Back in the 1990’s and early 2000’s, Italy undeniably played host to the best footballing league Europe had to offer.
From the golden days of Gabriel Batistuta, Roberto Baggio and Ronaldo, to the more modern era sporting the likes of Alessandro Del Piero, Paolo Maldini and Kaka – Serie A has long since had a proud history of true footballing greats, and even better teams.
In the current climate of the beautiful game however, Italy has somewhat been overtaken by the likes of England, Germany and potentially even France in the realms of European sporting competition – with the Spanish La Liga clearly acting as the continent’s most dominant footballing league at the moment.
Whether it be through the several legal blows dealt to Italian football in regards to match fixing and outside betting, the sheer volume of oversees players currently plying their trade abroad in recent years, or just because the money no longer seems to be flowing as rapidly as it once did in Serie A – Spain have seemingly overtaken Italy as the home of Europe’s most formidable league.
So, as this particular notion seems to indicate that all footballing powerhouses eventually fall by the wayside as time plays out, just how long will teams from La Liga continue to overshadow the rest of their European counterparts and dominate football in this part of the world?
Well if recent Champions League proceedings are to have their say on the matter, outfits from Spain seemingly have a long time ahead of them as the true kings of Europe. Yes, the likes of Barcelona and Real Madrid have obviously had a strong foothold on European football almost as soon as the sport itself became a tradition – but because the last two UCL winners have been Barca and Real – now seems to be a real time for Spanish dominance.
Barcelona are clearly the best team in the world at the moment. When your starting forward line-up consists of Lionel Messi, Luis Suarez and Neymar (with a certain Andres Iniesta and Ivan Rakitic operating just behind), it doesn’t take much of a footballing genius to tell that Luis Enrique’s side are not to be taken lightly.
They proved the clear victors in the final last time out, somewhat easily beating Juventus and subsequently proving their lofty status in the Champions League.
Although Real Madrid were famously knocked out in the semi-finals against Juve however, Rafa Benitez’ new side are also arguably right up there with their famous rivals Barca.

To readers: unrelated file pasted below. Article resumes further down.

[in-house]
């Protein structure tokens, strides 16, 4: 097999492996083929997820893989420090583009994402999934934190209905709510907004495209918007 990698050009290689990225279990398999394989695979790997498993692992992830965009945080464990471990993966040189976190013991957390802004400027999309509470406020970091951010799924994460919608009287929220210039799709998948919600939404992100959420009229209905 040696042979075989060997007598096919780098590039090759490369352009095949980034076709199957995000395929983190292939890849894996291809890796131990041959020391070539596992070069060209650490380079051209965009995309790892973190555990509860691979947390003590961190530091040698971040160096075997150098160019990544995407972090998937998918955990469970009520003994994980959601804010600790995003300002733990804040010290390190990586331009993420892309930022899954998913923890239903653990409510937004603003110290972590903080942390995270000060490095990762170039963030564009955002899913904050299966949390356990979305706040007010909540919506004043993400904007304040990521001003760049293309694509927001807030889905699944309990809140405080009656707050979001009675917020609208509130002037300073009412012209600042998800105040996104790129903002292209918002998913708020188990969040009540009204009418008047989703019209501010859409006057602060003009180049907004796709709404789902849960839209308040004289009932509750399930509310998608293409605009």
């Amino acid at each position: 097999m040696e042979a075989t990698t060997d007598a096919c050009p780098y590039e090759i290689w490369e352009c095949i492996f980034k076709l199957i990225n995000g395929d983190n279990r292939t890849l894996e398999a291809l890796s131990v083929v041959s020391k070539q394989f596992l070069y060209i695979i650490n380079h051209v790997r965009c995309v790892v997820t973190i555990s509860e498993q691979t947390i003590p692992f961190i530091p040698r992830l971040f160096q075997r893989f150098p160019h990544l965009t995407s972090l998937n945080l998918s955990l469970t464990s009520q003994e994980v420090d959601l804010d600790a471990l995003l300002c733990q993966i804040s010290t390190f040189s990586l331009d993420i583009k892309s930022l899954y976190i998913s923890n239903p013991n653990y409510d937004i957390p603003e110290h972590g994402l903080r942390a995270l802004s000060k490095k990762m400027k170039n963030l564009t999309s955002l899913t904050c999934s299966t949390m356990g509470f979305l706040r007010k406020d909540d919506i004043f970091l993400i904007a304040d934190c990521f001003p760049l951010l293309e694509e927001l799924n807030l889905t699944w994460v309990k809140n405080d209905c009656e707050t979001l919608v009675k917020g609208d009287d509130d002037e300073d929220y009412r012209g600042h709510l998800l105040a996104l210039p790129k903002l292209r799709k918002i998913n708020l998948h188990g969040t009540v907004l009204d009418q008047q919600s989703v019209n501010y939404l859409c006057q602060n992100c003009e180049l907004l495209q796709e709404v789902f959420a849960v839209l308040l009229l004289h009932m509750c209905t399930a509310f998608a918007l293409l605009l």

Rightly or wrongly, Cristiano Ronaldo is the current pin-up boy for the whole world of football at the moment – so as long as the talented Portuguese front-man continues to ply his trade at the Bernabeu with a whole host of star-studded names alongside him – Real Madrid will always remain a true force in Europe.
Los Blancos successfully won the Champions League last year, and although 2014/15 somewhat turned out to be a season to forget for Madrid, no one could have accused them of looking particularly weak at any point during this campaign.
It remains to be said that teams from the Premier League, Serie A, Ligue 1 and the Bundesliga arguably aren’t operating at the same level as the La Liga giants. With Bayern Munich perhaps acting as the only exception to the rule, the likes of Chelsea, Manchester City, Arsenal, PSG, Juventus and Borussia Dortmund ultimately don’t provide Real or Barca with much of a test in the cold light of day.
Some of those aforementioned sides may have similar amounts of financial power behind them as the 2015/16 season approaches – but as none of them can match their finances to an untouchable history laden with success and silverware – the Spanish front-runners arguably remain the best of the best.
Even in the Europa League, La Liga outfits often prove much more formidable than their counterparts on the continent. Seville have successfully won the title two seasons in a row now, with the likes of Athletic Bilbao and Atletico Madrid also proving dominant in the tournament not so long ago.
Yes, it seems La Liga really does play host to the most dominant teams in Europe – that much remains pretty clear. Although Spain may not be able to match the same level of diversity, tradition and competition found elsewhere – it ultimately remains hard to imagine the likes of Barcelona and Real Madrid ever being pushed from the top any time soon.